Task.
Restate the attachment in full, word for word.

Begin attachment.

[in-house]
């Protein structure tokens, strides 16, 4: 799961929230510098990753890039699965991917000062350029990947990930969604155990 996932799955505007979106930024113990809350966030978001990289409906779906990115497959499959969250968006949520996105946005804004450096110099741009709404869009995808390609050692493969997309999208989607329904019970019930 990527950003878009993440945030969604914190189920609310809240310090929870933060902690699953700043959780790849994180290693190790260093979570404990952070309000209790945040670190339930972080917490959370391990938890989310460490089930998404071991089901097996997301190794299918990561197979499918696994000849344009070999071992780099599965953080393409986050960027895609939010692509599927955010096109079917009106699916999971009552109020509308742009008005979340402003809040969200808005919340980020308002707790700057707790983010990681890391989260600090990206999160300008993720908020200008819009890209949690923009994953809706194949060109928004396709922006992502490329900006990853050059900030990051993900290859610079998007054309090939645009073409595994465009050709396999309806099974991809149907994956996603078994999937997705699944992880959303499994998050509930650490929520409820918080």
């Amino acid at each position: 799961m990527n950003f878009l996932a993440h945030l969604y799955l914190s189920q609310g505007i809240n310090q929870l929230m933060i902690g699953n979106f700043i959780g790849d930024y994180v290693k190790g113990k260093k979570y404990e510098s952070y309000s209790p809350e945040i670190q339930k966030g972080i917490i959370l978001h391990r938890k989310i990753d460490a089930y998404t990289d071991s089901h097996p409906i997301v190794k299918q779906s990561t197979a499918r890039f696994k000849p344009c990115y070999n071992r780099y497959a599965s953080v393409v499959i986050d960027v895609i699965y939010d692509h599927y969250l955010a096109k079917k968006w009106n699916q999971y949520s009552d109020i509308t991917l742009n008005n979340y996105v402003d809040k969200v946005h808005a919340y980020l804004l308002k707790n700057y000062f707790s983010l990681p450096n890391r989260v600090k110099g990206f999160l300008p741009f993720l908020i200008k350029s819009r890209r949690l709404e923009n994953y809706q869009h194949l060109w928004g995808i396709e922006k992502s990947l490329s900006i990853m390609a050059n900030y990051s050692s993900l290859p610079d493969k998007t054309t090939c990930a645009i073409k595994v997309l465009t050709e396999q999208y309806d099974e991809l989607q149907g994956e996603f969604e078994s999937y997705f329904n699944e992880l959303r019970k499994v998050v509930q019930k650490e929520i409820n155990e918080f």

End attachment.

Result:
[in-house]
């Protein structure tokens, strides 16, 4: 799961929230510098990753890039699965991917000062350029990947990930969604155990 996932799955505007979106930024113990809350966030978001990289409906779906990115497959499959969250968006949520996105946005804004450096110099741009709404869009995808390609050692493969997309999208989607329904019970019930 990527950003878009993440945030969604914190189920609310809240310090929870933060902690699953700043959780790849994180290693190790260093979570404990952070309000209790945040670190339930972080917490959370391990938890989310460490089930998404071991089901097996997301190794299918990561197979499918696994000849344009070999071992780099599965953080393409986050960027895609939010692509599927955010096109079917009106699916999971009552109020509308742009008005979340402003809040969200808005919340980020308002707790700057707790983010990681890391989260600090990206999160300008993720908020200008819009890209949690923009994953809706194949060109928004396709922006992502490329900006990853050059900030990051993900290859610079998007054309090939645009073409595994465009050709396999309806099974991809149907994956996603078994999937997705699944992880959303499994998050509930650490929520409820918080």
């Amino acid at each position: 799961m990527n950003f878009l996932a993440h945030l969604y799955l914190s189920q609310g505007i809240n310090q929870l929230m933060i902690g699953n979106f700043i959780g790849d930024y994180v290693k190790g113990k260093k979570y404990e510098s952070y309000s209790p809350e945040i670190q339930k966030g972080i917490i959370l978001h391990r938890k989310i990753d460490a089930y998404t990289d071991s089901h097996p409906i997301v190794k299918q779906s990561t197979a499918r890039f696994k000849p344009c990115y070999n071992r780099y497959a599965s953080v393409v499959i986050d960027v895609i699965y939010d692509h599927y969250l955010a096109k079917k968006w009106n699916q999971y949520s009552d109020i509308t991917l742009n008005n979340y996105v402003d809040k969200v946005h808005a919340y980020l804004l308002k707790n700057y000062f707790s983010l990681p450096n890391r989260v600090k110099g990206f999160l300008p741009f993720l908020i200008k350029s819009r890209r949690l709404e923009n994953y809706q869009h194949l060109w928004g995808i396709e922006k992502s990947l490329s900006i990853m390609a050059n900030y990051s050692s993900l290859p610079d493969k998007t054309t090939c990930a645009i073409k595994v997309l465009t050709e396999q999208y309806d099974e991809l989607q149907g994956e996603f969604e078994s999937y997705f329904n699944e992880l959303r019970k499994v998050v509930q019930k650490e929520i409820n155990e918080f």